Seized Belarusian journalist paraded on TV

The Bell

Belarusian state TV channel ONT broadcast Thursday a 90-minute interview with Roman Protasevich, the journalist arrested when Minsk forced down a civilian plane last month. Viewers compared the spectacle to George Orwell’s ‘Ministry of Love’ from his dystopian novel 1984 in which a character under torture is forced to denounce his comrades on television.

  • Everything about the interview, which more closely resembled an interrogation, was off. For starters, it wasn’t filmed in the studio normally used for shows starring the head of ONT Marat Markov — a former deputy head of Lukashenko’s ideology department. In place of the usual studio, we saw an anonymous space shrouded in black curtains. It’s possible that this was even filmed directly in the detention center where Protasevich has been held since the end of May. For the past five days, Protasevich has not been allowed to meet his lawyer.
  • There are serious doubts that Protasevich was speaking of his own free will. There are signs of bruises around his wrists and he is clearly under colossal stress. At the end of the video, Protasevich breaks down in tears, while the cameras linger and zoom in from various angles as he struggles to regain his composure. Nexta founder Roman Putilo considers Protasevich’s words to be “the result of unbearable torture.” Protasevich’s father agreed. He believes his son is engaging in a constant internal struggle in the video and that the marks on his wrists are evidence of the use of handcuffs. During the interview, Protasevich said “nobody did my make up before filming.”

  • Barely holding back tears, the former editor-in-chief of the Nexta protest channel said that he “accepted full responsibility” for organizing the Belarusian protests that “left Minsk in chaos for three days.” He also said that as he became more involved in politics, he realized that “many of the things for which Alexander Grigorievich [Lukashenko] is criticized are just attempts to put pressure on him” and that the president “behaved like a man with balls of steel.”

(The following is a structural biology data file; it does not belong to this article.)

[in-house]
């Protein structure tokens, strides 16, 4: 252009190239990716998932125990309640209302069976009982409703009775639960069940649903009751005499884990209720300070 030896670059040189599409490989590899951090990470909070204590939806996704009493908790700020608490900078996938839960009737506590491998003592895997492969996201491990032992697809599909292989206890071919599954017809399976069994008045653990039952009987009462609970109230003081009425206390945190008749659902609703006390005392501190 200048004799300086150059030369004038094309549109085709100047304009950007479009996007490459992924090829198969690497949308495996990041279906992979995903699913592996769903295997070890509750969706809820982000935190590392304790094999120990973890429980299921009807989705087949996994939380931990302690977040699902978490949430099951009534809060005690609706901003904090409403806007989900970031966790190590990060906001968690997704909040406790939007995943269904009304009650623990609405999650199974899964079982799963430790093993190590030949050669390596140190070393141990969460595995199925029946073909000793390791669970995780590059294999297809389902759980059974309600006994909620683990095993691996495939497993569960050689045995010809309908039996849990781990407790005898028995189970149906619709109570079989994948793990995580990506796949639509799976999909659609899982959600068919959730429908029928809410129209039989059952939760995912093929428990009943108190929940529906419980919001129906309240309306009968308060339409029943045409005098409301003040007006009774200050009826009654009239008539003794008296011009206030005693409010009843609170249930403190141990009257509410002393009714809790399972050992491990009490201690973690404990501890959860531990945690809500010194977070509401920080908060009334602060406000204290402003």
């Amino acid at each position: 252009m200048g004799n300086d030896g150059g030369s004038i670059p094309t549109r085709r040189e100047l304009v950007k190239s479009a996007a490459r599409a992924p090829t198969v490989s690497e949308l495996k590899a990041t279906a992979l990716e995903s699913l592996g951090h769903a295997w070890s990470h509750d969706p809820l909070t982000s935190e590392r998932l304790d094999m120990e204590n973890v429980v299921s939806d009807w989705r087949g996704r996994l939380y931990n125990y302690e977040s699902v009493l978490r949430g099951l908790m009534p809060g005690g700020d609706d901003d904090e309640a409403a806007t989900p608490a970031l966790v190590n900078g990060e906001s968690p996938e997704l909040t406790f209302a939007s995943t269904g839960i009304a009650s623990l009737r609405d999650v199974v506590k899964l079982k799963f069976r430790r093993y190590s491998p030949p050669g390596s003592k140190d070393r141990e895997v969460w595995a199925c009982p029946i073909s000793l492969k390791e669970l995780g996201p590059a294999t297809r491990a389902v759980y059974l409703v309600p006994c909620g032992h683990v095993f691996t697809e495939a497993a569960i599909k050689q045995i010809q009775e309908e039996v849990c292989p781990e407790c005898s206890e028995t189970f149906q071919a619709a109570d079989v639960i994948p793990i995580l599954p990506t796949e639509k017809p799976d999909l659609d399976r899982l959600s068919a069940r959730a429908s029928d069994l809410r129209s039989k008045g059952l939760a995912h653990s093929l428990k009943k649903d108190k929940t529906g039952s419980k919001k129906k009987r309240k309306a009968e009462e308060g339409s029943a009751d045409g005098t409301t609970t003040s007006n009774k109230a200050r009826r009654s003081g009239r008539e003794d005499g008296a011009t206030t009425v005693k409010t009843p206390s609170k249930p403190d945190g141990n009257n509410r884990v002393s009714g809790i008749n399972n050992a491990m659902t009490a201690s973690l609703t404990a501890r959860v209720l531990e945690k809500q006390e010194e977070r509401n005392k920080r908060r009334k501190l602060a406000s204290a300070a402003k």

• Protasevich also said that Nexta, one of the top Russian-language channels on Telegram and the mouthpiece of the Belarusian revolution, is funded by a businessman “connected with the Urals and mining” and a “direct competitor of another well-known Russian businessman, Mikhail Gutseriev.” That description perfectly matches Dmitry Mazepin, who attended Putin’s address at the St. Petersburg International Economic Forum. Mazepin, a Minsk native, owns Uralchem and Uralkali and has repeatedly spoken out in support of the protests in Belarus. In August 2020, he proposed creating a”‘national salvation committee” in his homeland to arbitrate talks between Lukashenko and the opposition.

  • Uralkali is a rival of Belaruslkali, one of the country’s biggest exporters. Up until 2013, they worked together on the export market as a single trader, the Belarusian Potash Company, which accounted for more than 40 percent of the global market. Then the alliance broke us. Gutseriev, mentioned by Protasevich, still has a potash business in Belarus, but his main business is in oil. Gutseriev is known to be very close to Lukashenko.

  • Russia is clearly taking a position of tacit approval. Putin, who was asked about Protasevich at SPIEF, said: “I don’t know him and I don’t want to know him. Let him do what he wants and struggle against Lukashenko’s regime.”

Why the world should care 

It’s frightening to think about what Protasevich, his girlfriend and their families are going through right now. But one thing he said in his interview is undeniable: the Belarusian protests are most likely to succeed in the event of an economic collapse. And the biggest hit for the economy, as several Belarusian economists told The Bell, could only come from sanctions on Belarus’ key export sectors — oil and potash. This is what the world should care about.

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